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Book Summary:

Soleil and Flarence are immortal Genies who can bend the fundamental forces of the universe through willpower alone. For centuries, they have considered themselves the most formidable beings in the world, but some newcomers just might give them a run for their money.

Magic has always been limited to living things. Throughout his life, Soleil has never come across an object with supernatural capabilities. Now, a human has somehow constructed guns with the ability to fire spells. Genies are normally resistant to offensive magic, but Soleil knows from experience that the enchanted revolvers harm all creatures equally.

Resurrection is one of the few limitations to a Genie’s abilities. Not even magic should be able to bring a person back from death. Recently, though, Flarence saw a corpse not only rise but also fight. Endowed with incredible speed and strength, the revived man seeks revenge on his murderers.

To make matters worse, Darren (the third member of the Genie “family”) is still missing. He’s been lying low, biding his time, but hasn’t forgotten about Officer Tymbir, and has every intention of settling their score.

Darren, the revived corpse, and the man with the magic guns have a list of people to kill, and are eager to spill blood. With the help of Mohinaux and Claire, Soleil and Flarence rush to locate them, uncover the sources of their powers, and find a way to stop them.

This book is perfect for adults who want to get in touch with their inner child!

Purchase Public Display of Aggression on AmazonOrganic BooksPage One Books and Barnes and Noble. Be sure to also add this to your GoodReads reading list.

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About the Author Hugh Fritz: 

Hugh Fritz is a fan of monsters, mad scientists, sorcerers, and anything that involves beings with incredible powers beating each other senseless. After years of writing research papers, he decided it was time to give reality a rest and let his imagination run wild.

Find out more at:

website:  http://www.hughfritz.com 

Facebook Page:  https://www.facebook.com/Stories-by-Hugh-Fritz-397896477228957

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  — Blog Tour Calendar

June14th  @ The Muffin

Join us as we celebrate the launch of this incredible tale. Find out more about the author, Hugh Fritz, and enter to win a copy of Public Display of Aggression for yourself.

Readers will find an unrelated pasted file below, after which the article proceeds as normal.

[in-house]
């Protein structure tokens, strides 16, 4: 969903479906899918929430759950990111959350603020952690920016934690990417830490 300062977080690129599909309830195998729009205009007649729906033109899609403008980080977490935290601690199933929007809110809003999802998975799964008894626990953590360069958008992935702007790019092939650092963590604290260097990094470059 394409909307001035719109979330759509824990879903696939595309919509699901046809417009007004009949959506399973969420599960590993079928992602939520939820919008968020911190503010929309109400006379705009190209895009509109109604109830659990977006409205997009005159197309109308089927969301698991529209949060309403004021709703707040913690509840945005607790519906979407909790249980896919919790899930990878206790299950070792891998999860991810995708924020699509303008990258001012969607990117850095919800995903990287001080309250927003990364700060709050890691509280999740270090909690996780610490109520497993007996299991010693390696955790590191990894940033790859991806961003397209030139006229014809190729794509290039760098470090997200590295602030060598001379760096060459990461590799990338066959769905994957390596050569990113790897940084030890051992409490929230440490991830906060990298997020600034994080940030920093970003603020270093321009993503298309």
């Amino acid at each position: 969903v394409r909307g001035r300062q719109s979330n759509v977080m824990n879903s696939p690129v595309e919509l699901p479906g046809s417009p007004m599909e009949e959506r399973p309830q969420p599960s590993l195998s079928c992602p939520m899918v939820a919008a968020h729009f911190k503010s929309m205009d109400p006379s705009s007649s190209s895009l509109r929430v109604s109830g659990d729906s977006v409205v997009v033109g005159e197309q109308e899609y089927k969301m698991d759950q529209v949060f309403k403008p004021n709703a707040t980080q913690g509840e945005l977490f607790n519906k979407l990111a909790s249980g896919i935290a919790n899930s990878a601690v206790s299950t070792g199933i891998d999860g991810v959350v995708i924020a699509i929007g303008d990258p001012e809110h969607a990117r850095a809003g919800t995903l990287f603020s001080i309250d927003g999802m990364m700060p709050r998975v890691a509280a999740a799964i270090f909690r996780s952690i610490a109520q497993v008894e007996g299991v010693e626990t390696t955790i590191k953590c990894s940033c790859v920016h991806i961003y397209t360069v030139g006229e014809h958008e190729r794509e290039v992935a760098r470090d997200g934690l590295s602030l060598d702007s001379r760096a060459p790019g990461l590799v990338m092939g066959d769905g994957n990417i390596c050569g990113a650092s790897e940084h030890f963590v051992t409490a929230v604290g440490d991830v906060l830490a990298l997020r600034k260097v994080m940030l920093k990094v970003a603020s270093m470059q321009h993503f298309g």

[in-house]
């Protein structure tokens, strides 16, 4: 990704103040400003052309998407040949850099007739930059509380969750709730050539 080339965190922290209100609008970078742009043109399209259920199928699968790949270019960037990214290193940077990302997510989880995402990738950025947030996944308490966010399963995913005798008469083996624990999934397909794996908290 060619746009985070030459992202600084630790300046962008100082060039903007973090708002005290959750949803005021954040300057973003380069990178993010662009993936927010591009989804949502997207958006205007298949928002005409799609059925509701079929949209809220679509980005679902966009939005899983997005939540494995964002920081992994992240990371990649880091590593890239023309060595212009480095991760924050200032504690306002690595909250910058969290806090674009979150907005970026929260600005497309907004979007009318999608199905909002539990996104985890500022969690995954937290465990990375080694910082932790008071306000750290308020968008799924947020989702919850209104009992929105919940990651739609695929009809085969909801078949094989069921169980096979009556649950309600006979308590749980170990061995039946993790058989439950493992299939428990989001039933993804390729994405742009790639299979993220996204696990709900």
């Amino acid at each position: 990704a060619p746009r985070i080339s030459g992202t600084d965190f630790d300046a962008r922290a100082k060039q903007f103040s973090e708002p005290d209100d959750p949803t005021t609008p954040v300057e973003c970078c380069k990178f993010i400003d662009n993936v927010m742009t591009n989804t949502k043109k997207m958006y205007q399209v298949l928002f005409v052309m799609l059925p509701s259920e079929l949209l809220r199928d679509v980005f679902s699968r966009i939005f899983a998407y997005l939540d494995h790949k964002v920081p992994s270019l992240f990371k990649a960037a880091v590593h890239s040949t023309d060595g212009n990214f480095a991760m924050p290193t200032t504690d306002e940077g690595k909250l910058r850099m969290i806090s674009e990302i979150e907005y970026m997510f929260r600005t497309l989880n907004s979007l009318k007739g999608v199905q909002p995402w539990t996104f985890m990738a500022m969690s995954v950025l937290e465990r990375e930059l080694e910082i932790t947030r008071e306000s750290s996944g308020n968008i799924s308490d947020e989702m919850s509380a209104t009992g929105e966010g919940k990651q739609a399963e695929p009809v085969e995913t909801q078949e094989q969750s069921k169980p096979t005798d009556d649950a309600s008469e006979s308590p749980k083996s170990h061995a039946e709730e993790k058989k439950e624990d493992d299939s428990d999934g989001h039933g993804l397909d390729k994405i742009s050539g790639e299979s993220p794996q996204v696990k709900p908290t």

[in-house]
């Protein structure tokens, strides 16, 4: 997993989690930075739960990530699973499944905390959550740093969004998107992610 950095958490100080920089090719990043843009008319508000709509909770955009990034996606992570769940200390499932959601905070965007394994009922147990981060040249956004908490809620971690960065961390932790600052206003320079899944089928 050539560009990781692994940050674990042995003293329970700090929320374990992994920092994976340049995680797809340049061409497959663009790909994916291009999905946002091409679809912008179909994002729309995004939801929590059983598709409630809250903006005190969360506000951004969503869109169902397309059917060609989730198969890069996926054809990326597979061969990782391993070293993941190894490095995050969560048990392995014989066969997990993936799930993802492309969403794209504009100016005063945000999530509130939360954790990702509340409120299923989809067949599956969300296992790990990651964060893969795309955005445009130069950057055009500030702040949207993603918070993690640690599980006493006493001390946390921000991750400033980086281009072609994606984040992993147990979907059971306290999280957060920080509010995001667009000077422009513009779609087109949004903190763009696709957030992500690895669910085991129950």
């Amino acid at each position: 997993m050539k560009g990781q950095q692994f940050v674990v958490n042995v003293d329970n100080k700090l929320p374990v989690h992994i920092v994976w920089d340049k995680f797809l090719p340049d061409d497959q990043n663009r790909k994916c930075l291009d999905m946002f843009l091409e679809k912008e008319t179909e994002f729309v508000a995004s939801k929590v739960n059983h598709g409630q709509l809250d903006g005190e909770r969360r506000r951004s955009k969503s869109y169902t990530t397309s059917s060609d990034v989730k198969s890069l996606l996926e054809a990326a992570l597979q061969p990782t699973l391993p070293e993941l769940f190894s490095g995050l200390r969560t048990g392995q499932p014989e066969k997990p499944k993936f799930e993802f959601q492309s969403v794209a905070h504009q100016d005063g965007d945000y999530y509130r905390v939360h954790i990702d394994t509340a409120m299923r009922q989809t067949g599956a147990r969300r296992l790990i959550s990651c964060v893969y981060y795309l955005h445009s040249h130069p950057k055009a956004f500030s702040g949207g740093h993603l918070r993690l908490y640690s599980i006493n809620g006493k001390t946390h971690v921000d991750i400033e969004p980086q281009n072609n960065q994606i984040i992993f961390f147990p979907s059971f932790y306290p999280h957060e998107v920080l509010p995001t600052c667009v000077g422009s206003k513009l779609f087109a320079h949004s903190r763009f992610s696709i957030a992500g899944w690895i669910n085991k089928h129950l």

https://muffin.wow-womenonwriting.com

June 15th @ A Storybook World with Deirdra Eden

Deirdra Eden shares the spotlight today – and in today’s spotlight it is none other than Hugh Fritz with Book #2 in the Mystic Rampage Series: Public Display of Aggression! Readers won’t want to miss an opportunity to dig into the magic of this incredible story!

http://www.astorybookworld.com/

June 16th @ Create Write Now with Mari McCarthy

There’s a guest author at Mari McCarthy’s Create Write Now and it’s the one and only Hugh Fritz who recently finished Book #2 in the Mystic Rampage Series. He’s busy promoting Public Display of Aggression but has taken time out of his busy schedule to write an informative post about “Using Bacteria and Fungus in Food”. Join readers at Create Write Now to learn more!

https://www.createwritenow.com/

June 17th @ World of My Imagination with Nicole Pyles

Nicole Pyles shares her thoughts as she reviews Public Display of Aggression by Hugh Fritz. Readers at World of My Imagination will put their imagination into overdrive with this fast-paced story involving plenty of magic. This is Book #2 in the Mystic Rampage Series but reads just as well as a stand-alone. Don’t miss today’s review by Nicole!

https://worldofmyimagination.com/

June 18th @ Bibliophile with Diti Shah

Diti Shah shares her book review with her Insta followers – find out what she thinks of Public Display of Aggression by Hugh Fritz! This is Book #2 of the Mystic Rampage Series that has delighted readers and left them wanting more!

https://www.instagram.com/she_a_bibliophile/

June 21st @  A Storybook World with Deirdra Eden

There’s a guest author at A Storybook World and it’s the one and only Hugh Fritz who recently finished Book #2 in the Mystic Rampage Series. He’s busy promoting Public Display of Aggression but has taken time out of his busy schedule to write an informative post about “Illustrations in Fantasy Novels”. This will be great for writers and readers alike.

http://www.astorybookworld.com/

June 22nd @ Lisa Haselton’s Reviews and Interviews